Concern more than 15,000 Australians could die from Covid-19 in 2022

With currently more than 50 deaths a day Australia-wide scientific experts are concerned more than 15,000 Australians could die from the disease in 2022. File picture

AN independent collaboration of diverse scientific experts, OzSAGE, is alarmed that Australia is on track to reach about 15,000 to 18,000 deaths from Covid in 2022 and is calling for a public health campaign with a focus on the airborne nature of the disease.

On May 23 OzSAGE said deaths per day had been climbing and currently sat at more than 50 deaths per day.

Yesterday May 23 Australian Government Department of Health data showed there had been a total of 8110 deaths.

Today May 24 there were 68 deaths reported taking the total to 8178.

Six of those deaths were in WA, which recorded six deaths dating back to May 10 and were reported to WA Health yesterday – a man and woman in their 90s, two men in their 80s, as well as a man and woman in their 70s.

OzSAGE said if Australia registered 15,000 to 18,000 deaths from Covid in 2022 – that would be up to sixteen times the annual road toll (which was 1127 in 2021) and six times the deaths from the worst recent flu season (3024 deaths in 2017).

They said the prospect of re-infection loomed large for all Australians and that a significant drop in life expectancy had been noted in other countries since the beginning of the pandemic.

“With Covid cases still increasing and winter rapidly approaching, Australia must take protective action to prevent deaths and disability,” OzSAGE said.

“Hospitalisations remain high, with (almost) 3000 people admitted nationwide.

“This has resulted in overcrowded emergency departments and contributed to ambulance ramping and unacceptable ambulance response times, adversely affecting the provision of care for other health conditions.

On May 24 Australian Government Department of Health data showed the total number of deaths had risen to 8178.

“Higher Covid case numbers are leading to increased hospitalisation, suffering and death.”

On May 23 OzSAGE said over 70 per cent of the more than 7926 reported deaths from Covid in Australia to date had occurred in 2022 – and it was still only May.

“The Australian Bureau of Statistics found that, of the deaths that occurred up to 30 April 2022, Covid-19 was the underlying cause of death 89.8 per cent of the time – that is, the overwhelming majority of deaths were from Covid, not with Covid.

“It is important to note that these deaths were not limited to elderly Australians but include 896 people aged 20 to 50 years and 13 deaths in children and adolescents.’’

OzSAGE member Dr Zoe Hyde said Australia’s experiment of living with Covid-19 had failed.

“The virus has shown us it’s nothing like the flu,’’ she said.

“We need to change direction and aim for a low Covid future with a vaccines-plus-ventilation strategy.’’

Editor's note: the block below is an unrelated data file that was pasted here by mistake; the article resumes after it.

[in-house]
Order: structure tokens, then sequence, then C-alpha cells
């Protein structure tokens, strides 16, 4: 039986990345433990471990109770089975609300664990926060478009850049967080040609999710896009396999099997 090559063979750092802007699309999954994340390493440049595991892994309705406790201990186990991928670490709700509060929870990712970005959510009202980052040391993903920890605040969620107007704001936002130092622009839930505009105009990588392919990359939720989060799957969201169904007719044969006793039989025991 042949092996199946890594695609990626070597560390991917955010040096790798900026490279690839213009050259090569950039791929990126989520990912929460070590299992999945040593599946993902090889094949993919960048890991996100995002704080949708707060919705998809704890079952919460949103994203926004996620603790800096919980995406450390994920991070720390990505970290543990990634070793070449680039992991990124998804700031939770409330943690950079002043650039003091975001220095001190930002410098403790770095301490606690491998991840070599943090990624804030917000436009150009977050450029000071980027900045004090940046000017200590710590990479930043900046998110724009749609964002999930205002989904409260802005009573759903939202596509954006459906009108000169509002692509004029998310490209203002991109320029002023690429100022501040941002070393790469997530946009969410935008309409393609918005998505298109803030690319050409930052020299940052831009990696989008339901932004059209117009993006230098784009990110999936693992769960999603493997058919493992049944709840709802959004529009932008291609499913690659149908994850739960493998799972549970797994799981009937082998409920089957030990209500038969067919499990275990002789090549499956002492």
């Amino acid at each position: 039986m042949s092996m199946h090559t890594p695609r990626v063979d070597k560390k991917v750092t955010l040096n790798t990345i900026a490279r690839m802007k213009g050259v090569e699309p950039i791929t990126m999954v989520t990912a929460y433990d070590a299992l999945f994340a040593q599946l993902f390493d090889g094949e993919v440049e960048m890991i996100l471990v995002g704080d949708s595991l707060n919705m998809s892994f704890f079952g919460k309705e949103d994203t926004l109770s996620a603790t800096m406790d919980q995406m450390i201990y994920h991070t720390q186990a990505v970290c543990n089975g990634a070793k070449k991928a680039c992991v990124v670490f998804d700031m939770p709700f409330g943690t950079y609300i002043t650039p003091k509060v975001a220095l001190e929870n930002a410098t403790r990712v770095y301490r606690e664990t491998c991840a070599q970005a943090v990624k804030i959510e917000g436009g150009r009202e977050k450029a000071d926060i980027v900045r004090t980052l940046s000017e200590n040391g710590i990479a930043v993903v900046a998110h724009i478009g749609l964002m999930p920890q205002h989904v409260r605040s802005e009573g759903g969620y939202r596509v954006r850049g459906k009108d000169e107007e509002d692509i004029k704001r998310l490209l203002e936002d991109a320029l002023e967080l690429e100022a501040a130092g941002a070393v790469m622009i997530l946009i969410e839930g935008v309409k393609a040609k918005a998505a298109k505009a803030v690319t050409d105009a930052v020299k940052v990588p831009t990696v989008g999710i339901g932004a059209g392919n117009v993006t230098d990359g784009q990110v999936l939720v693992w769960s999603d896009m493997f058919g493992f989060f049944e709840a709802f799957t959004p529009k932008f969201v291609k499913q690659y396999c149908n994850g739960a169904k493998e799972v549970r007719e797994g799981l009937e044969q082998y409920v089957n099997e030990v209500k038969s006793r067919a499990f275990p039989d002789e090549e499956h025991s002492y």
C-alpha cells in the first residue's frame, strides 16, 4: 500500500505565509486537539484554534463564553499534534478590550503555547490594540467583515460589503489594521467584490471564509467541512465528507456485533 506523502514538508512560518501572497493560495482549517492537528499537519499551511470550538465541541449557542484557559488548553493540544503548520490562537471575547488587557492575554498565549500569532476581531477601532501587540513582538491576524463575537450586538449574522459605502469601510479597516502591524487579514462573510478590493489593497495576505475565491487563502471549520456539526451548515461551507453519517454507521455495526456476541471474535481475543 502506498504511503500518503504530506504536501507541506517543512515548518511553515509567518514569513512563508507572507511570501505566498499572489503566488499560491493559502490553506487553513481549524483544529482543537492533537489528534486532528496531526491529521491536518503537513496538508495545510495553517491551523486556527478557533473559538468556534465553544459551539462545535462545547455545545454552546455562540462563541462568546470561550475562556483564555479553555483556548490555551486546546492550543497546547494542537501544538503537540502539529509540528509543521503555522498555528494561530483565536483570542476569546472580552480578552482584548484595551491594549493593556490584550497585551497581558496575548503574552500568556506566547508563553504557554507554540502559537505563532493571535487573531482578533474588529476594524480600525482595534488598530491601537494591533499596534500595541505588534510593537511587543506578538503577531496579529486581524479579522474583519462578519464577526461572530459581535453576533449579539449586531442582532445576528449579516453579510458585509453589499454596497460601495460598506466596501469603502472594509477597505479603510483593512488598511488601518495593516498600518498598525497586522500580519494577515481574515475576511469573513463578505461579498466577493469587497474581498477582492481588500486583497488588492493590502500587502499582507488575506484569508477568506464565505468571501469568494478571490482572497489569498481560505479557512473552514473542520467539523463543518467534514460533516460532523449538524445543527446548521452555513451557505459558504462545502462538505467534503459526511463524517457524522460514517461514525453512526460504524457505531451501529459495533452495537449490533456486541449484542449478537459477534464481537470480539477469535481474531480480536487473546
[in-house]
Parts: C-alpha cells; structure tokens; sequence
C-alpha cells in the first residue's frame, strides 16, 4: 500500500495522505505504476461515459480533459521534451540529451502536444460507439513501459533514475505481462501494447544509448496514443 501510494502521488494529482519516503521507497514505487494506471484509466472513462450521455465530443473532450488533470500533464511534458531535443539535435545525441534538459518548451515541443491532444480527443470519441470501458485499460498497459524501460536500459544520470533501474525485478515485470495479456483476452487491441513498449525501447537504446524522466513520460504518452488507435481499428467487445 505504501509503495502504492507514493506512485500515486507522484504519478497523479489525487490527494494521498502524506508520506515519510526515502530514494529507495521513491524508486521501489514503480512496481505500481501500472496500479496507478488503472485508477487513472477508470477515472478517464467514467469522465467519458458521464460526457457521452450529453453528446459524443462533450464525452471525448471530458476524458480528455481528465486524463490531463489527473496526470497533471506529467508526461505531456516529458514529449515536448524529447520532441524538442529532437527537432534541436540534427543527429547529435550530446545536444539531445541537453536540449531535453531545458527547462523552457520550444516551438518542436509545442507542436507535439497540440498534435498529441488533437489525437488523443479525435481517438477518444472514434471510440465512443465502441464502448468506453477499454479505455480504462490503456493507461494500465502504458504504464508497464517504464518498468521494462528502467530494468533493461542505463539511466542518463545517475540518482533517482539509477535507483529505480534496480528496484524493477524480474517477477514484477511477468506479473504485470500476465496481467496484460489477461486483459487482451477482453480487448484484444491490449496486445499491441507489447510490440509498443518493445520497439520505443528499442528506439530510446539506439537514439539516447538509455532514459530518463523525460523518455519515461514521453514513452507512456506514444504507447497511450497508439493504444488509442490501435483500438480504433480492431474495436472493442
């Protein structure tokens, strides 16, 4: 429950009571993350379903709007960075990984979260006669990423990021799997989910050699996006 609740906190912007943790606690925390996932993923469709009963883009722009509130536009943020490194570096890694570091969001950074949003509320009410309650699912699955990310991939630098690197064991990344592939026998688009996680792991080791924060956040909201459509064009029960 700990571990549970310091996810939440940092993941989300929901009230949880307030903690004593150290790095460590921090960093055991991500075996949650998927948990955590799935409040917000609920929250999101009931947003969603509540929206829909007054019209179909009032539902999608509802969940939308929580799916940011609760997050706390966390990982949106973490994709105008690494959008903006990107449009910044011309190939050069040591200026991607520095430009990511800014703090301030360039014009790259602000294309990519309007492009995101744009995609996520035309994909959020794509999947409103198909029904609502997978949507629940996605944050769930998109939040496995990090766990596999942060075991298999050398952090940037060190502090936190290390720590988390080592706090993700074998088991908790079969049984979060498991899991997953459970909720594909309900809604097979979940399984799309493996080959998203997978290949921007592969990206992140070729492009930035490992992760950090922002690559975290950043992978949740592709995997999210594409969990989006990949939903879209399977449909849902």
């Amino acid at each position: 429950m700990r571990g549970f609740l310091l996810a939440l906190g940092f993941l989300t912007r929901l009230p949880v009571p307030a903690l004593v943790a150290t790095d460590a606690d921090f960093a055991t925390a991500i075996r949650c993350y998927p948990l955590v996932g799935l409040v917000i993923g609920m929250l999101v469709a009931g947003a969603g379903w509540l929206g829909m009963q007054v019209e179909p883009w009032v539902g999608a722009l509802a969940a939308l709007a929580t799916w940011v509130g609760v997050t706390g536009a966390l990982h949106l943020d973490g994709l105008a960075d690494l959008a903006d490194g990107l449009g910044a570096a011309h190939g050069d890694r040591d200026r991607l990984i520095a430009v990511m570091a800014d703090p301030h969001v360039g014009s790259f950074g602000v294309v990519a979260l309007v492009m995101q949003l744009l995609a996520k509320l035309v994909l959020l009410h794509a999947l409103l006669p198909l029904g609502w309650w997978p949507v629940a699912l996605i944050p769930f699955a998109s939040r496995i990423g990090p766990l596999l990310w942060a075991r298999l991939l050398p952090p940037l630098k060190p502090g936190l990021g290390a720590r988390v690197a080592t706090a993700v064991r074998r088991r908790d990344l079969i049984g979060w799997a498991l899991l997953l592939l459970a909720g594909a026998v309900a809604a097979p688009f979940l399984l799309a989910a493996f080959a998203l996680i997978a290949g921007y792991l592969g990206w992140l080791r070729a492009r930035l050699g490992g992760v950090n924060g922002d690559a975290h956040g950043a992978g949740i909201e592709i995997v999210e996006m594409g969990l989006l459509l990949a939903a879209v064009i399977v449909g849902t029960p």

OzSAGE recommendations include a concerted public health campaign to educate the community on what individuals can do to help protect themselves from infection, with a focus on the airborne nature of Covid-19 – similar to the campaigns for skin cancer, road deaths and smoking.

It also recommends communicating the need for mask-wearing in all settings where transmission is likely to occur, such as indoor venues with poor ventilation and making P2/N95 respirators (high-quality masks) freely available to the community with a public campaign on their use.

They want renewed efforts to increase third and fourth dose rates and broadening eligibility for fourth doses.

On May 23 Australian Government Department of Health data showed there had been a total of 8110 deaths.

Also recommended is legislating standards for safe indoor air through ventilation and filtration, educating and providing toolkits for ventilation assessments (e.g. CO2 monitoring), offering grants to improve ventilation infrastructure, similar to the Victorian Government’s small business ventilation program (ventilation rebate) and developing detailed plans to guarantee healthy air quality, especially in high-risk places such as aged and residential care facilities.

The Information on Covid-19 and ventilation at home fact sheet says the aim of ventilation is to bring as much fresh air inside as possible resulting in the outdoor air diluting the indoor air – thereby reducing the number of virus particles in a room, home or building.

Fresh outdoor air can be brought in by using either natural or mechanical ventilation or a combination of these.

Not all air-conditioning systems provide fresh air or ventilation as some systems just cool down or warm up and recirculate the air that is inside so those systems do not provide adequate ventilation.

The factsheet says filters and air cleaners can also be used to reduce the concentration of viral particles.

“You may want to use a portable air cleaner/purifier,’’ the fact sheet says.

“It can be difficult to choose one that is suitable for a particular setting.

“However, make sure you buy one that uses HEPA filters (not HEPA-like or HEPA-style).

“Also make sure it is large enough for the area you will use it in.’’

The Information on Covid-19 and air purifiers/cleaners fact sheet says optimising existing mechanical or natural ventilation, wherever possible, should remain the priority over air cleaning.